We Are More than A Photo-Op
There is an unfortunate trend of political figures using the climate protests for electoral gain
On Friday the 20th, over 15,000 Irish teenagers took to the street for a global protest demanding climate action. In what was a thrilling feat of passion and organization, thousands upon thousands of people showed up to march and declare loudly that climate change is the pressing issue of our time. It was screamed at the top of our collective lungs that political change for climate action is necessary, immediately.
But if you are part of a political apparatus, there’s a more cynical view. Upon looking at these street protests, there is one thing to be seen : thousands and thousands of future voters. It is clear that the gathering crowds are civically engaged members of society. And in the eyes of politicians, these individuals are ripe for the political plucking. So every party wants to get in at the ground floor, and try convince as many young ones as possible that ‘climate action will happen, so long as you vote for us!’
To a degree, this could be acceptable. Each party could go about its ways in convincing voters that they are genuine and serious and proactive on climate change. They can pledge lower carbon emissions ceilings, higher renewable energy subsidies, comprehensive public transport plans and investment in other green technologies, all in the hopes of winning over the future voters of Éire. And sure, this is essentially the end goal. But what is not acceptable is the way that certain elements of the political sphere have been reacting to these protests.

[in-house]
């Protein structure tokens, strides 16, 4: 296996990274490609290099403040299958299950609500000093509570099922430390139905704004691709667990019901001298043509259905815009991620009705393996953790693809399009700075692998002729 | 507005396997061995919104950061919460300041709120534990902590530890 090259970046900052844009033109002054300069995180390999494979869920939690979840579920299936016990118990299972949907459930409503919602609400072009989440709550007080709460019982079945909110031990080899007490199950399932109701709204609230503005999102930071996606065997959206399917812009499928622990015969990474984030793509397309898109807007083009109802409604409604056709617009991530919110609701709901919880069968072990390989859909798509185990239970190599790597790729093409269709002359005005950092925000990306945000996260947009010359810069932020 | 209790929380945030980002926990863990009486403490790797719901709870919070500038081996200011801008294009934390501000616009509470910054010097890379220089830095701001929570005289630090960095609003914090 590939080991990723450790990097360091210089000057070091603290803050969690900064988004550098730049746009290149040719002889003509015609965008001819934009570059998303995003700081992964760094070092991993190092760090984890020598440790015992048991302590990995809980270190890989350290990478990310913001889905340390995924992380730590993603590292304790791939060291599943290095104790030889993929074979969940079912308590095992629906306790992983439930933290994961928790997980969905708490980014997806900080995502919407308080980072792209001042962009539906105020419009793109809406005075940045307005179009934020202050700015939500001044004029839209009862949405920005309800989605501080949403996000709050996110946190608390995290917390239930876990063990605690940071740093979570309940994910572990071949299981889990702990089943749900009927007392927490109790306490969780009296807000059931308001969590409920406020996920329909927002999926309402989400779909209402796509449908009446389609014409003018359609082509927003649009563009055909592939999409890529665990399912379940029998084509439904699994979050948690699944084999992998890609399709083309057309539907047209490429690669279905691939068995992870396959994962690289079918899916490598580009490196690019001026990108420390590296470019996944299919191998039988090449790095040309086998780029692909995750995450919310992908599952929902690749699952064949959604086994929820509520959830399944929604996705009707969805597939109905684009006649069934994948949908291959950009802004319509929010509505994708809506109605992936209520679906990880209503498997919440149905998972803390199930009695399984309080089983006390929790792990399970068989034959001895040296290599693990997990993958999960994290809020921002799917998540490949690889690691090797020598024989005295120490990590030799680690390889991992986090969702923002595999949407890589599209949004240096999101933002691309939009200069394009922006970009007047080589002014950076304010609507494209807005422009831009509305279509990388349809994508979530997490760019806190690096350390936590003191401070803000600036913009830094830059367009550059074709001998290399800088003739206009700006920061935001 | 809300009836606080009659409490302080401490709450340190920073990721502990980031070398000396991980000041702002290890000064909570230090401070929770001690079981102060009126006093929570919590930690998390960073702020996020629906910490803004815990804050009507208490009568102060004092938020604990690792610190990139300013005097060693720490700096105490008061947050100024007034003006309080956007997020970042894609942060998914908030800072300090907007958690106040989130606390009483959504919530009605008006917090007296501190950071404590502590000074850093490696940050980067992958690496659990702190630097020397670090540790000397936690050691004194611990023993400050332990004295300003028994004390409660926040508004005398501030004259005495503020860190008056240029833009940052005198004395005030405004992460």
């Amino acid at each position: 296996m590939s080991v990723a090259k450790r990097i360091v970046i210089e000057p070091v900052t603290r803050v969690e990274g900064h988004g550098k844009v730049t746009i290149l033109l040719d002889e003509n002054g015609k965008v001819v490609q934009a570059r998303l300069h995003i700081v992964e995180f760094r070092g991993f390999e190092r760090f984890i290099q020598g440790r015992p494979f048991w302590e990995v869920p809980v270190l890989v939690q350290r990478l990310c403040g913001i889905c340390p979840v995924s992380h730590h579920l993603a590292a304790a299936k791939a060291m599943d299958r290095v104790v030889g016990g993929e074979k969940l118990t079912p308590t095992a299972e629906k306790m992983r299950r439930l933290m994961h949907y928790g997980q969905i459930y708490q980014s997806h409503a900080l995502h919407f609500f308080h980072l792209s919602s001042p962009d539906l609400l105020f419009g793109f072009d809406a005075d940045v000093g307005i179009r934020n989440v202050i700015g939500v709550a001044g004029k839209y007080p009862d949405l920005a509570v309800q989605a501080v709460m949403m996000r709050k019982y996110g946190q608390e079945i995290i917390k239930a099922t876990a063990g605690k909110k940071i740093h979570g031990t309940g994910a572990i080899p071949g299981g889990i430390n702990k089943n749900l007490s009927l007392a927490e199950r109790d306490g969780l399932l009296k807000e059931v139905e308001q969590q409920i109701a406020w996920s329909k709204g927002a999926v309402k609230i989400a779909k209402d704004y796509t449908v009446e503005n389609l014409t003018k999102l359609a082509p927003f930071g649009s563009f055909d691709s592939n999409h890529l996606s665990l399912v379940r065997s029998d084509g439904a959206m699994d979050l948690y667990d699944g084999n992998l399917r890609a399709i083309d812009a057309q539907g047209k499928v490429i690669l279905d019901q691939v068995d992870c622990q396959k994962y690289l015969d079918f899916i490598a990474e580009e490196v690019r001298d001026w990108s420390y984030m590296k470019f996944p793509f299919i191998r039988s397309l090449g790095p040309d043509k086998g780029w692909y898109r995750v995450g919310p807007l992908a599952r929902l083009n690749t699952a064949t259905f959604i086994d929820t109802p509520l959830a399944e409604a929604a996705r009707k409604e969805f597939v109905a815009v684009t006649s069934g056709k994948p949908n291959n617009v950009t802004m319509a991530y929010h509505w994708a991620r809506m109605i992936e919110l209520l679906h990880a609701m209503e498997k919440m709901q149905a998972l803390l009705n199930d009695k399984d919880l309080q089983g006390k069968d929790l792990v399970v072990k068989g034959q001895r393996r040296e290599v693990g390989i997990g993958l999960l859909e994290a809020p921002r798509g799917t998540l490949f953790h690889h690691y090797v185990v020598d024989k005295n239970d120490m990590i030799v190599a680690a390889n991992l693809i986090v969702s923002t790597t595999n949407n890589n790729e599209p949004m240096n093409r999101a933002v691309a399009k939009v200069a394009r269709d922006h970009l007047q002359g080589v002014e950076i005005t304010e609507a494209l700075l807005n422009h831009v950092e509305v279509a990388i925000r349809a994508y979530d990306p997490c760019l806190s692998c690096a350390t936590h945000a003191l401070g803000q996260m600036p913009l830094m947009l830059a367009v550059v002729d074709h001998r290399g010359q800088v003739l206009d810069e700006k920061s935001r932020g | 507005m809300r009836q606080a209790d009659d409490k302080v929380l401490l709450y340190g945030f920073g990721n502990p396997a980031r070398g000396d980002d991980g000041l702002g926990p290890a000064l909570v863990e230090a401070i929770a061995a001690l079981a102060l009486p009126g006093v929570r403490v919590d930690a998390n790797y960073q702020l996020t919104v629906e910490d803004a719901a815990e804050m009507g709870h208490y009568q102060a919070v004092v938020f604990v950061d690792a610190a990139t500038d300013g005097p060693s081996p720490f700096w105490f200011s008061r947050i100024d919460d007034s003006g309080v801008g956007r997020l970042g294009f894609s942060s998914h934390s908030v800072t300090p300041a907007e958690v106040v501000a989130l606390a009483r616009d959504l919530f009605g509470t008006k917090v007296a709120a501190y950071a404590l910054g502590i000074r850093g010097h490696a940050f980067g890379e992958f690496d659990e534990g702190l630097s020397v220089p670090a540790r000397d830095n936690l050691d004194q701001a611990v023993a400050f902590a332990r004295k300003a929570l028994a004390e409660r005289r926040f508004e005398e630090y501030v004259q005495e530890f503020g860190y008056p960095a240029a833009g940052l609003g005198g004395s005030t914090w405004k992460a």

Unfortunately, this message has not always been heeded by the political apparatus. Several government officials, including ministers, have been decried as using the protests as ‘a photo op’. These instances were not unique, but happened across the political spectrum. In a quite telling fashion, after the September 20th protests, political parties released heavily-edited publicity videos, self-empowering photos decorated their social media, all with the striking youth reduced to mere props. In what seems to be recurring motifs. these protests are in fact used as a stage for attacks on political opponents, often the incumbent government or close political rivals.
Furthermore, a handful of political parties were criticized for setting up political stands at the protests, handing out leaflets and displaying banners, despite being explicitly told by the organizers to abide by the non-political ethos.
This shows how the political agendas and politics-as-usual attitudes can permeate something that is the antithesis of daily politics. As such it is our duty to call these instances out. Politicians who want to acknowledge the crisis should do so, should attend protests, should fight for the environment, and primarily should use their voice to raise up those of others - but must face the fact that society does not revolve around the next election.
By Ciarán Meers